In my opinion, Guha misses out one thing, the major one: why some liberals (meaning those who push for the rights of individuals) oppose this reform. That’s the correct of the woman, or the man, to become a second wife or a second husband (polyandry is practiced in some communities in India). It is true that a poll shows that 90 % of Muslim ladies oppose polygamy but then 90 % of Muslim ladies also live in monogamous marriages. It would be attention-grabbing to examine the data on how those inside polygamous marriages view the practice.
Guha says polygamy is an “abhorrent practice”, that must be “abolished at once”. This is in my opinion a moral judgment. The Indian law and successive governments have said the same thing regarding homosexuality. However the liberal can stand for the individual’s rights in that instance also. My guess is, having said all this, that the momentum has shifted on the problem. Triple talaq and polygamy are likely to be the next ground on that Hindutva can assert itself. And, as with other problems where this has happened, we should anticipate hassle.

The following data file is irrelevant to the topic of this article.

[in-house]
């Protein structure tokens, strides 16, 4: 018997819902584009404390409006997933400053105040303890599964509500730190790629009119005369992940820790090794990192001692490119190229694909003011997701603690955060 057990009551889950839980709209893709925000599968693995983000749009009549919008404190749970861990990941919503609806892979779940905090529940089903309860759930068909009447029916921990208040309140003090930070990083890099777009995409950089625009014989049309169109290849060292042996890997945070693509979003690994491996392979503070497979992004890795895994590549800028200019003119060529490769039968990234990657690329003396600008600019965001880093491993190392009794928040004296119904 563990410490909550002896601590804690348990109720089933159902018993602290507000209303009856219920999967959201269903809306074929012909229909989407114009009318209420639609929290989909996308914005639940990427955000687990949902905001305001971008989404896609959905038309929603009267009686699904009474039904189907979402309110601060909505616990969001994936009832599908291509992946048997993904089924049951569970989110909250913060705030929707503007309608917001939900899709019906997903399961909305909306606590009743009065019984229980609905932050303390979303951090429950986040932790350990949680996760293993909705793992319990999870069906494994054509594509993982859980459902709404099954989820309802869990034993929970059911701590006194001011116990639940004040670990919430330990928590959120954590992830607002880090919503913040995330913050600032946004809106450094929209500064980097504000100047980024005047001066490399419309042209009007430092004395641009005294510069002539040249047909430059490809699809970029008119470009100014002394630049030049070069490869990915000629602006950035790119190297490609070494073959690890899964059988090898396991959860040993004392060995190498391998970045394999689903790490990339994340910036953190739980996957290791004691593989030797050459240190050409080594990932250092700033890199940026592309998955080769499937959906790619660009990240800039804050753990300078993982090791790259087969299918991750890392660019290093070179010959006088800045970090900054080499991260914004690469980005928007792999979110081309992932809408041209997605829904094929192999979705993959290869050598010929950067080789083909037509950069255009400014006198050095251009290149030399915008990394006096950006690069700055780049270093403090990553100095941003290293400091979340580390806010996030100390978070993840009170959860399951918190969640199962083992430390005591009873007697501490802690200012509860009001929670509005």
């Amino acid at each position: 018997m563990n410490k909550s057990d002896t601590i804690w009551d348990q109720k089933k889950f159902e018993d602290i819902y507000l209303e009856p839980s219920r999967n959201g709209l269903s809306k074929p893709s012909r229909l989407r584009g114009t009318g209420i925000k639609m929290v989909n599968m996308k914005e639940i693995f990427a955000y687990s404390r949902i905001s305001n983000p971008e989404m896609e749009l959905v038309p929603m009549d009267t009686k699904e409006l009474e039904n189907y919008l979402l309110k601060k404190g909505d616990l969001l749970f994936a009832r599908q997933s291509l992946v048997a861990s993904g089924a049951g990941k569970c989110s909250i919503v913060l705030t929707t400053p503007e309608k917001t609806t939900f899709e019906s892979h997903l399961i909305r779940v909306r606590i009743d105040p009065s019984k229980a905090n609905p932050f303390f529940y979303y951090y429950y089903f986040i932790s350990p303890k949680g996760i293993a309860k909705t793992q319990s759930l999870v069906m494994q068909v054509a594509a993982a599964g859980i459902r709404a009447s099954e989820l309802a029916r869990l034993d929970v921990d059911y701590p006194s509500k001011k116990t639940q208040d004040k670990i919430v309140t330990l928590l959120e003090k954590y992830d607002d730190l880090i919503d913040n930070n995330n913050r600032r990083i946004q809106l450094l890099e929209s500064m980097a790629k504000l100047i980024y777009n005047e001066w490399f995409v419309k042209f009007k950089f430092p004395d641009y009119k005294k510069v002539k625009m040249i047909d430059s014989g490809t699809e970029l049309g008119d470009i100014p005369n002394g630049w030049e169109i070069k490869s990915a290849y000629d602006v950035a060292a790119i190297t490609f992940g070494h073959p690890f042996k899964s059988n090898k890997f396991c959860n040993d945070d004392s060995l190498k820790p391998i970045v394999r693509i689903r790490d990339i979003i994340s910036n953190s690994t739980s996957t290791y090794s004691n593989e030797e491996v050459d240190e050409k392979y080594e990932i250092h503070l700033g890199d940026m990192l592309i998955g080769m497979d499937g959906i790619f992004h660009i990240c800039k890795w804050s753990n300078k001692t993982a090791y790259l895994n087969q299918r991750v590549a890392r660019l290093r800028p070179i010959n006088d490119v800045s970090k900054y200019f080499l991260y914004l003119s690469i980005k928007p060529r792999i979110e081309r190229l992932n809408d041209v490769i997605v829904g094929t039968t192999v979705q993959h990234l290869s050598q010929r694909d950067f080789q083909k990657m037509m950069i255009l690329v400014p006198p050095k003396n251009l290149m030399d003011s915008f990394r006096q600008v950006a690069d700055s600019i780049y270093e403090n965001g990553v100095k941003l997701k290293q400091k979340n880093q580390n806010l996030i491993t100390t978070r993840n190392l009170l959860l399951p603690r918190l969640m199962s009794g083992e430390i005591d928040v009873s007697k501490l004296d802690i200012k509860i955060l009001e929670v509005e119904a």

Is there a provision in Indian constitution for Uniform Civil Code (UCC)?
The constitution has a provision for Uniform Civil Code in Article 44 as a Directive Principle of State Policy which states that “The State shall endeavor to secure for the citizens a uniform civil code throughout the territory of India.”
What is the idea behind a uniform Civil Code for India?
Currently, believers of various religions will marry, adopt, inherit property and divorce under their own customs. Under a uniform Civil Code, it’s believed, personal laws and sanctioned practices of different religions are mostly harmonised with accepted fair practices for all citizens, under guidelines laid down by Constitution.
What is the controversy about?
Articles 29 and 30 guarantee minorities the right to conserve their culture and script, and run their own educational institutions. It was understood that minorities could practise their religion and follow their customs and traditions.
The Hindu right, 1st through the Jana Sangh and then the BJP, has been pushing for a ‘Common Civil Code’. But its argument is that Hindus have to abide by codified laws on marriage, adoption, inheritance and succession under a set of Acts brought in by the Jawaharlal Nehru government in the face of opposition from the Hindu orthodoxy.